In the realm of boatbuilding, much time is spent doing small stuff essential to the structure of the boat, but visually and psycologically uninteresting. This week we did something that actually shows progress: the port galley top. Budgetboater cut the sheet of plywood last week and we (he) glued it on. First the tumblehomes were assembled and glued.
The stitch and glue method involves something to hold the pieces together while you're gluing.
Then running glue into the seams.
And scraping the excess off.
Of course, we screwed up! We made the tumblehomes too long and had to cut off an inch and a half off the rear and re-glue the aft end in place. Then Ben and Budge glued the top on! Voila (or viola), visual progress. We had the top already made up (a couple years ago!).
I got most of the galley finished by fitting the table in. The center bulkhead supporting the short beam was just too close to the table edge and I discovered that, in order to slide into the table, I either had to go on a diet or cut off a corner of the table. I cut the table. Yes, Neil, we're making this up as we go along.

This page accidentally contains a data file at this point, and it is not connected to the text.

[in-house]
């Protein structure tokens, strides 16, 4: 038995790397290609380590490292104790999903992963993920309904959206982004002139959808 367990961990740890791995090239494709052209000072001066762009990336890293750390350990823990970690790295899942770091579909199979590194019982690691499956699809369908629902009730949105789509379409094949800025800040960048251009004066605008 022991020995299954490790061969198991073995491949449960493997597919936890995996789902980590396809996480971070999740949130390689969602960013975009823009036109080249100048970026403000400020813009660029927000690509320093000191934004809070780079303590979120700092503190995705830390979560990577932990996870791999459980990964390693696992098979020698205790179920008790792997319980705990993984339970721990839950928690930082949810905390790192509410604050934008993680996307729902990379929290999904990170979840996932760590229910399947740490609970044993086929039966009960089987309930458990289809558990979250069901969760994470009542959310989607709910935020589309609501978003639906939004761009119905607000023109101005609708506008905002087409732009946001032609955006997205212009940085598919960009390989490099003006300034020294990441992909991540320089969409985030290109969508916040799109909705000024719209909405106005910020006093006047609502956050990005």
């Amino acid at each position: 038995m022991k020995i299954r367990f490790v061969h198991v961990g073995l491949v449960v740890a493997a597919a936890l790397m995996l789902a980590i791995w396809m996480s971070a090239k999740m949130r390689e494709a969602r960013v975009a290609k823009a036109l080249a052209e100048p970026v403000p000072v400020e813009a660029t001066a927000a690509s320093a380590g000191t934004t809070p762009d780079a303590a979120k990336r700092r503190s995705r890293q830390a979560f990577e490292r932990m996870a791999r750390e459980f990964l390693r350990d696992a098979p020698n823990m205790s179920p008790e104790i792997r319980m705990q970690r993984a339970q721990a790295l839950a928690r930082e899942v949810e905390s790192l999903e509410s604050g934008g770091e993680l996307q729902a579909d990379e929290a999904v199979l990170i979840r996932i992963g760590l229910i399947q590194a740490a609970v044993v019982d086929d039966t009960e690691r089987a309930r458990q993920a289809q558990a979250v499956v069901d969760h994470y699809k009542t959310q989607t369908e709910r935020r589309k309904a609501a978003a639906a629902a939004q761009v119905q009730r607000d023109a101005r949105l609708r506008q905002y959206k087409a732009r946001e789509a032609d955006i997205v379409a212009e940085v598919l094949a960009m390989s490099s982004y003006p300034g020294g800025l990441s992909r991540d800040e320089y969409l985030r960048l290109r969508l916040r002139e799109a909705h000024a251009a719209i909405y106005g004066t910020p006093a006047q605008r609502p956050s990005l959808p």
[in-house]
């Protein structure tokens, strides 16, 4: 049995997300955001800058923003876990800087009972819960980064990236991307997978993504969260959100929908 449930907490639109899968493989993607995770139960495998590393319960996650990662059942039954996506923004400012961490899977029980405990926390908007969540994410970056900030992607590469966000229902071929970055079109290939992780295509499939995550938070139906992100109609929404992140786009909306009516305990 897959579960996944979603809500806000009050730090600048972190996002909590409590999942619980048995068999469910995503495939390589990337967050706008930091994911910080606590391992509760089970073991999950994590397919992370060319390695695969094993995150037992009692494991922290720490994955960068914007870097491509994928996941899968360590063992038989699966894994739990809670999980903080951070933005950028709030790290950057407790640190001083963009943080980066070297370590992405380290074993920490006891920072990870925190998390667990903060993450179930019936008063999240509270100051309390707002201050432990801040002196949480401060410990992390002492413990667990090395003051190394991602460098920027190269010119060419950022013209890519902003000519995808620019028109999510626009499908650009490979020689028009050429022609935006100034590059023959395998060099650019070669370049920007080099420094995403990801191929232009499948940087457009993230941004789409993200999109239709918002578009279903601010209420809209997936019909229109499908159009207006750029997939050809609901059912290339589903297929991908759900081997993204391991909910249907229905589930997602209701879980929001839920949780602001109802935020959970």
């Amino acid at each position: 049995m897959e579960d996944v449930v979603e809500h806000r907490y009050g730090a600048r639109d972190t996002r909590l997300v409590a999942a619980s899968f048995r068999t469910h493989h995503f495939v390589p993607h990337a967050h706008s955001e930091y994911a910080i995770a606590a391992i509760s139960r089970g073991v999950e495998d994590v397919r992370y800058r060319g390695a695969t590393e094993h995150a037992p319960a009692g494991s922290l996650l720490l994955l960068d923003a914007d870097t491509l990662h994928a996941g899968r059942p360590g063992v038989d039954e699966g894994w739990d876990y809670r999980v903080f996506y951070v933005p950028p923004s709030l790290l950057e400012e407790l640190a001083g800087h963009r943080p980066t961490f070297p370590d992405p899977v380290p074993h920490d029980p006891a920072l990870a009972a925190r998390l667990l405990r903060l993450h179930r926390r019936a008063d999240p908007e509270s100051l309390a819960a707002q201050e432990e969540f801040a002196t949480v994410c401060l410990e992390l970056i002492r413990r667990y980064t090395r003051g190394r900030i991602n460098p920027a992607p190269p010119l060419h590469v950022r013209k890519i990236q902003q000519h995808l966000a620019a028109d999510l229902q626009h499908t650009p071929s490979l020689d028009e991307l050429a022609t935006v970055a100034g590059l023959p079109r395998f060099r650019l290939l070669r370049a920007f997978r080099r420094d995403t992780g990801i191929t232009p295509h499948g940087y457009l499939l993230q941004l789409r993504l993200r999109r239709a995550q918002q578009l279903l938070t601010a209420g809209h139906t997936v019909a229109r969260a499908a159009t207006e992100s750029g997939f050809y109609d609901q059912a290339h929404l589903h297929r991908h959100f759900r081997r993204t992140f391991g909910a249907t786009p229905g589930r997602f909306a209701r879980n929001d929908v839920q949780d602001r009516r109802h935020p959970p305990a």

Ben finished up painting the aft cabins: cramped, hot, sticky. Budge and Ben filleted the galley and layed glass reinforcing to the seams. I had covered everything with cardboard so they wouldn't muck it up.
Ben then dove into the preparation of the galley for painting.
Ben is developing into a pretty competent boatbuilder. Of course, as in all things in life, once you realize how hard it is, you decide that YOU'LL NEVER DO THAT AGAIN! Of course, by that point, you don't have to. I have been working on the ladders for the center cabin. Me being me, I had to make it overly complex and do a bunch of extra stuff. No pictures of that.
It's great to see younger musicians digging into the roots of American mucic and doing a great job of it!
Chuck! Send money!